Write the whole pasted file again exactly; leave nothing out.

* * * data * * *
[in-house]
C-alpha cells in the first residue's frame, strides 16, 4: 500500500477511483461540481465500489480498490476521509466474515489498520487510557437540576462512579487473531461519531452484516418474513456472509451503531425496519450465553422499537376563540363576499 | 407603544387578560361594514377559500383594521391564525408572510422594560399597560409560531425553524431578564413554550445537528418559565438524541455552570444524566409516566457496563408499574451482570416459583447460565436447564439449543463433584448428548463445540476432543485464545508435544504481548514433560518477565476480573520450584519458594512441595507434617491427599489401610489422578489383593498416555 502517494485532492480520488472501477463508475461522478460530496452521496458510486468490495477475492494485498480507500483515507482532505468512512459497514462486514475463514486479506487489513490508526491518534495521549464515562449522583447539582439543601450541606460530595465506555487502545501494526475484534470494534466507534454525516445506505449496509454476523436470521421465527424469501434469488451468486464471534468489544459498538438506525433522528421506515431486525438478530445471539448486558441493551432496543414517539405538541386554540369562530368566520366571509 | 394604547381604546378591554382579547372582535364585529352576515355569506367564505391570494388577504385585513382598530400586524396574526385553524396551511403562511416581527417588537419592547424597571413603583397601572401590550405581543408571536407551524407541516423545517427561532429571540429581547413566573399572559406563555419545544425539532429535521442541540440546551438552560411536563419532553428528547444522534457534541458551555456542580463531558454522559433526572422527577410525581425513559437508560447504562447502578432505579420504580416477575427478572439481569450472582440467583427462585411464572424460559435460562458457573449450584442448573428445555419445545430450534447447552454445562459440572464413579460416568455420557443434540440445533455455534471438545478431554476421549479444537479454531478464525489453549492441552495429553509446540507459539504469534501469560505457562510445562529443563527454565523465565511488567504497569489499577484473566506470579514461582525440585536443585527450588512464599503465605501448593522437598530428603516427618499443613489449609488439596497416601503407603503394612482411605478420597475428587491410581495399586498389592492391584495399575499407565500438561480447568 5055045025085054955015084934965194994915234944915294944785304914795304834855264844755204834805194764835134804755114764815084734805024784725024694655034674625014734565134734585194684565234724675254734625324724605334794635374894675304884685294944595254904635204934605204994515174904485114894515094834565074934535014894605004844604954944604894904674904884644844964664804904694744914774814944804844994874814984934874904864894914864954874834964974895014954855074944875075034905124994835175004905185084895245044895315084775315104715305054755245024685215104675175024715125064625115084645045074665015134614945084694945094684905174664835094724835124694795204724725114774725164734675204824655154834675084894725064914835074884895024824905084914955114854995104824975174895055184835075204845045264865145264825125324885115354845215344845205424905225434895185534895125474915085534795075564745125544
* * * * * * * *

[in-house]
C-alpha cells in the first residue's frame, strides 16, 4: 500500500477511483461540481465500489480498490476521509466474515489498520487510557437540576462512579487473531461519531452484516418474513456472509451503531425496519450465553422499537376563540363576499 | 407603544387578560361594514377559500383594521391564525408572510422594560399597560409560531425553524431578564413554550445537528418559565438524541455552570444524566409516566457496563408499574451482570416459583447460565436447564439449543463433584448428548463445540476432543485464545508435544504481548514433560518477565476480573520450584519458594512441595507434617491427599489401610489422578489383593498416555 502517494485532492480520488472501477463508475461522478460530496452521496458510486468490495477475492494485498480507500483515507482532505468512512459497514462486514475463514486479506487489513490508526491518534495521549464515562449522583447539582439543601450541606460530595465506555487502545501494526475484534470494534466507534454525516445506505449496509454476523436470521421465527424469501434469488451468486464471534468489544459498538438506525433522528421506515431486525438478530445471539448486558441493551432496543414517539405538541386554540369562530368566520366571509 | 394604547381604546378591554382579547372582535364585529352576515355569506367564505391570494388577504385585513382598530400586524396574526385553524396551511403562511416581527417588537419592547424597571413603583397601572401590550405581543408571536407551524407541516423545517427561532429571540429581547413566573399572559406563555419545544425539532429535521442541540440546551438552560411536563419532553428528547444522534457534541458551555456542580463531558454522559433526572422527577410525581425513559437508560447504562447502578432505579420504580416477575427478572439481569450472582440467583427462585411464572424460559435460562458457573449450584442448573428445555419445545430450534447447552454445562459440572464413579460416568455420557443434540440445533455455534471438545478431554476421549479444537479454531478464525489453549492441552495429553509446540507459539504469534501469560505457562510445562529443563527454565523465565511488567504497569489499577484473566506470579514461582525440585536443585527450588512464599503465605501448593522437598530428603516427618499443613489449609488439596497416601503407603503394612482411605478420597475428587491410581495399586498389592492391584495399575499407565500438561480447568 5055045025085054955015084934965194994915234944915294944785304914795304834855264844755204834805194764835134804755114764815084734805024784725024694655034674625014734565134734585194684565234724675254734625324724605334794635374894675304884685294944595254904635204934605204994515174904485114894515094834565074934535014894605004844604954944604894904674904884644844964664804904694744914774814944804844994874814984934874904864894914864954874834964974895014954855074944875075034905124994835175004905185084895245044895315084775315104715305054755245024685215104675175024715125064625115084645045074665015134614945084694945094684905174664835094724835124694795204724725114774725164734675204824655154834675084894725064914835074884895024824905084914955114854995104824975174895055184835075204845045264865145264825125324885115354845215344845205424905225434895185534895125474915085534795075564745125544